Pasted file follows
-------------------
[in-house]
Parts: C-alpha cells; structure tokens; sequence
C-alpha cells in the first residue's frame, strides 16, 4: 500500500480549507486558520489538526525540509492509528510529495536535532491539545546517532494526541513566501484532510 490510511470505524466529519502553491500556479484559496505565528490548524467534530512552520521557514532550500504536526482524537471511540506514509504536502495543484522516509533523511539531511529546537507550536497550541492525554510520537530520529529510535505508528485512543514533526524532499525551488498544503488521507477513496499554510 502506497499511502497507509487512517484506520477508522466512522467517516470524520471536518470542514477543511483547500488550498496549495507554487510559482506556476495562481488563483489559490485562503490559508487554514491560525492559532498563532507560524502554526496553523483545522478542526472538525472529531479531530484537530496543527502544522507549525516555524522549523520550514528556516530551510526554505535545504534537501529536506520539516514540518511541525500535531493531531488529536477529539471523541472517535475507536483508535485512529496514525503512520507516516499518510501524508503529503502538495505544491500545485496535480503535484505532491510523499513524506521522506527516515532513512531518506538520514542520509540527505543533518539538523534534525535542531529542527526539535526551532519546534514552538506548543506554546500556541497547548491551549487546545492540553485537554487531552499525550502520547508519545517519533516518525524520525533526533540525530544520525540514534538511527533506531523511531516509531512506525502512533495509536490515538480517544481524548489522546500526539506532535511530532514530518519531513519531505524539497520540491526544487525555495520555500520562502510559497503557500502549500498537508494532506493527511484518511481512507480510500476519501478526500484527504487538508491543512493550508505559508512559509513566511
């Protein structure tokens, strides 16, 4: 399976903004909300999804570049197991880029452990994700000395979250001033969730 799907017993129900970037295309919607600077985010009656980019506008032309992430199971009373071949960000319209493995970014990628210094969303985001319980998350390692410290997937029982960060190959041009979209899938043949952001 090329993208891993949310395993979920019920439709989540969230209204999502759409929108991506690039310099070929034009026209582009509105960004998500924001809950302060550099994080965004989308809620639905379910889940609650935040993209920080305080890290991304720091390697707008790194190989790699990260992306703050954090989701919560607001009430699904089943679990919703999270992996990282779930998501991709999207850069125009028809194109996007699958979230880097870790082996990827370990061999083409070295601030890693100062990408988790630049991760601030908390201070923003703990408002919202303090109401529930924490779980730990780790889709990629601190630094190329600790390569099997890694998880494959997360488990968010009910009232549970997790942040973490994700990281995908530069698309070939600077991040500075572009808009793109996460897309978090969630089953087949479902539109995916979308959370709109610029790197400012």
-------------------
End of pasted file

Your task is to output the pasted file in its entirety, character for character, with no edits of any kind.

[in-house]
Parts: C-alpha cells; structure tokens; sequence
C-alpha cells in the first residue's frame, strides 16, 4: 500500500480549507486558520489538526525540509492509528510529495536535532491539545546517532494526541513566501484532510 490510511470505524466529519502553491500556479484559496505565528490548524467534530512552520521557514532550500504536526482524537471511540506514509504536502495543484522516509533523511539531511529546537507550536497550541492525554510520537530520529529510535505508528485512543514533526524532499525551488498544503488521507477513496499554510 502506497499511502497507509487512517484506520477508522466512522467517516470524520471536518470542514477543511483547500488550498496549495507554487510559482506556476495562481488563483489559490485562503490559508487554514491560525492559532498563532507560524502554526496553523483545522478542526472538525472529531479531530484537530496543527502544522507549525516555524522549523520550514528556516530551510526554505535545504534537501529536506520539516514540518511541525500535531493531531488529536477529539471523541472517535475507536483508535485512529496514525503512520507516516499518510501524508503529503502538495505544491500545485496535480503535484505532491510523499513524506521522506527516515532513512531518506538520514542520509540527505543533518539538523534534525535542531529542527526539535526551532519546534514552538506548543506554546500556541497547548491551549487546545492540553485537554487531552499525550502520547508519545517519533516518525524520525533526533540525530544520525540514534538511527533506531523511531516509531512506525502512533495509536490515538480517544481524548489522546500526539506532535511530532514530518519531513519531505524539497520540491526544487525555495520555500520562502510559497503557500502549500498537508494532506493527511484518511481512507480510500476519501478526500484527504487538508491543512493550508505559508512559509513566511
């Protein structure tokens, strides 16, 4: 399976903004909300999804570049197991880029452990994700000395979250001033969730 799907017993129900970037295309919607600077985010009656980019506008032309992430199971009373071949960000319209493995970014990628210094969303985001319980998350390692410290997937029982960060190959041009979209899938043949952001 090329993208891993949310395993979920019920439709989540969230209204999502759409929108991506690039310099070929034009026209582009509105960004998500924001809950302060550099994080965004989308809620639905379910889940609650935040993209920080305080890290991304720091390697707008790194190989790699990260992306703050954090989701919560607001009430699904089943679990919703999270992996990282779930998501991709999207850069125009028809194109996007699958979230880097870790082996990827370990061999083409070295601030890693100062990408988790630049991760601030908390201070923003703990408002919202303090109401529930924490779980730990780790889709990629601190630094190329600790390569099997890694998880494959997360488990968010009910009232549970997790942040973490994700990281995908530069698309070939600077991040500075572009808009793109996460897309978090969630089953087949479902539109995916979308959370709109610029790197400012």